The gap in safety-critical resources within the Rust programming language ecosystem is also an exciting opportunity. By rapidly incorporating lessons learned from years of careful development and past mistakes in the wider open source ecosystem, Rust can become a valuable component of a safety toolkit adaptable to various safety-critical industries and severity levels.

What does this development mean for Rust? #

Aspiring to meet safety-critical needs has costs, just as aspiring to security or quality needs does. Some of those costs can be distributed across multiple priorities, such as verification and validation through code review, writing a specification, identifying properties of a “software bill of materials,” etc. The Rust programming language can bear some reasonable costs with the participation of interested parties, but such costs cannot be imposed to Rust the ecosystem thoughtlessly. Indeed, a hobby open source project on cannot suddenly be made safety-critical, cannot be told that lives depend on the project’s correctness, without serious consideration and buy-in from community members.

Why this effort, under the Rust Foundation? #

There are existing efforts in this space, most notably SAE JA1020. The efforts are laudable, and will likely meet the needs of their target audience. However, we hope that a wider effort under the Rust Foundation can meet the needs of the Rust community at large, rather than a subset of industries, groups and/or use cases. Moreover, the needs of specific groups are sometimes at odds with the needs of others in the community. This can either lead to tensions in adopting stringent requirements, or cause friction in the specific groups significantly lagging behind in the evolution of the language and tools surrounding it. By working under the auspices of the Rust Foundation, the Safety-Critical Rust Consortium can minimize the risk of such fracturing.

How will this group work with the Rust Project? #

The expectation is that the Safety-Critical Rust Consortium attracts many participants who are not currently Rust users. The initial group members understand that the Rust Project operates in particular ways and is wary of external entities aggressively promoting their own goals. The hope of the initial group members is to listen to the Rust Project members’ inputs and understand how to best broaden the user base and applicability of Rust without adversely affecting existing Rust users and Rust Project participants. The Safety-Critical Rust Consortium should collaborate with the Rust Project Language Specification Team and the Formal Methods team. It should also perform work as the Rust Project does – through Zulip and virtual meetings with public minutes. The consortium plans to hold its first in person meeting at RustConf 2024 out of a desire to integrate into and work closely with the Rust Project.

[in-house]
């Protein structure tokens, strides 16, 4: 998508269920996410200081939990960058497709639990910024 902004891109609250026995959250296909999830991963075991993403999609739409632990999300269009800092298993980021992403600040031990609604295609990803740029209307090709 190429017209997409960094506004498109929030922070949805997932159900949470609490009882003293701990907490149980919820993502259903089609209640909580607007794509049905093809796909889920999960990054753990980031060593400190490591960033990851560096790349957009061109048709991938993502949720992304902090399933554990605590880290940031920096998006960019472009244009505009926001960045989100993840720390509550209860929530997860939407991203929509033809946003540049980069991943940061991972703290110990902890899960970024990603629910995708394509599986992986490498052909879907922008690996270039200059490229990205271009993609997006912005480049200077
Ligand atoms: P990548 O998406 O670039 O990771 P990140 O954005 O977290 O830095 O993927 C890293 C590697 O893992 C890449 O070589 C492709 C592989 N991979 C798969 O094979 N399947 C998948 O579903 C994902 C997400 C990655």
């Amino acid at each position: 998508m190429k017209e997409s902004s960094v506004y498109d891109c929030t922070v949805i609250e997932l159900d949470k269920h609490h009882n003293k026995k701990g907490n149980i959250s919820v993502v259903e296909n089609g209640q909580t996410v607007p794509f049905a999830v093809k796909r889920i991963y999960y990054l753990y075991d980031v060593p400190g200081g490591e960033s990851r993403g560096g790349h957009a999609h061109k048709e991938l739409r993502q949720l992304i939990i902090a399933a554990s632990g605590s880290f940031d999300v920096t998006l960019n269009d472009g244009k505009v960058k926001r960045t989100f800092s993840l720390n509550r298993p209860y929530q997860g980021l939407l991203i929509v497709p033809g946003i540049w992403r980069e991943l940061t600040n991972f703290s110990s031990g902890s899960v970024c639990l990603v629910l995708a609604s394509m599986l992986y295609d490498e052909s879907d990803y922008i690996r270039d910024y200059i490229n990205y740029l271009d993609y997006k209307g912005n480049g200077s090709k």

The Safety-Critical Rust Consortium intends to keep all stakeholders updated on its work, suggesting modification or additions to how the Rust language and libraries are created and addressing how different safety levels adopt the language and libraries. Doing so will create room for a variety of tooling to support safety activities, verification and validation, and quality assurance within Rust. The work would, in turn, create best practices, which can then be discussed with safety assessors and governments to more officially establish the best practices as recommendations.

What is the expected impact outside of the Rust Foundation and Project? #

Work such as SAE’s would not become obsolete through a Safety-Critical Rust Consortium, it would however become narrower in tuning the wider work to their specific audience, after informing the safety-critical Rust group about their needs. The safety-critical Rust Consortium, and the wider Rust Foundation, would then pursue an industry adoption and advocacy role, with users of Rust as well as with external entities such as governments and international standards groups. The Rust Foundation is committed to ensuring that funding and support are available where needed, including both community volunteers and funded initiatives, such as for this safety initiative.

Why participate? #

In short, your help is needed!

We want the Safety-Critical Rust Consortium to reflect a wide variety of perspectives, including various safety industries, representatives from standards groups guiding these industries, tooling providers who cater to such industries, and Rust community members from the language and library spaces which are interested in collaboration.

How can I ask another question and/or get involved? #

Interested organizations, individuals, and Rust Foundation Members are invited to get in touch with us via email at

About the Rust Foundation #

The Rust Foundation is an independent nonprofit dedicated to the safety, security, sustainability, and health of the Rust Programming language and the people who use it. Through close partnerships with organizations passionate about Rust and the growing Rust Project and community, the Rust Foundation is helping forge a better open source future with Rust.

Visit the Rust Foundation website to learn more. Follow the Rust Foundation on X (formerly known as Twitter) and on LinkedIn.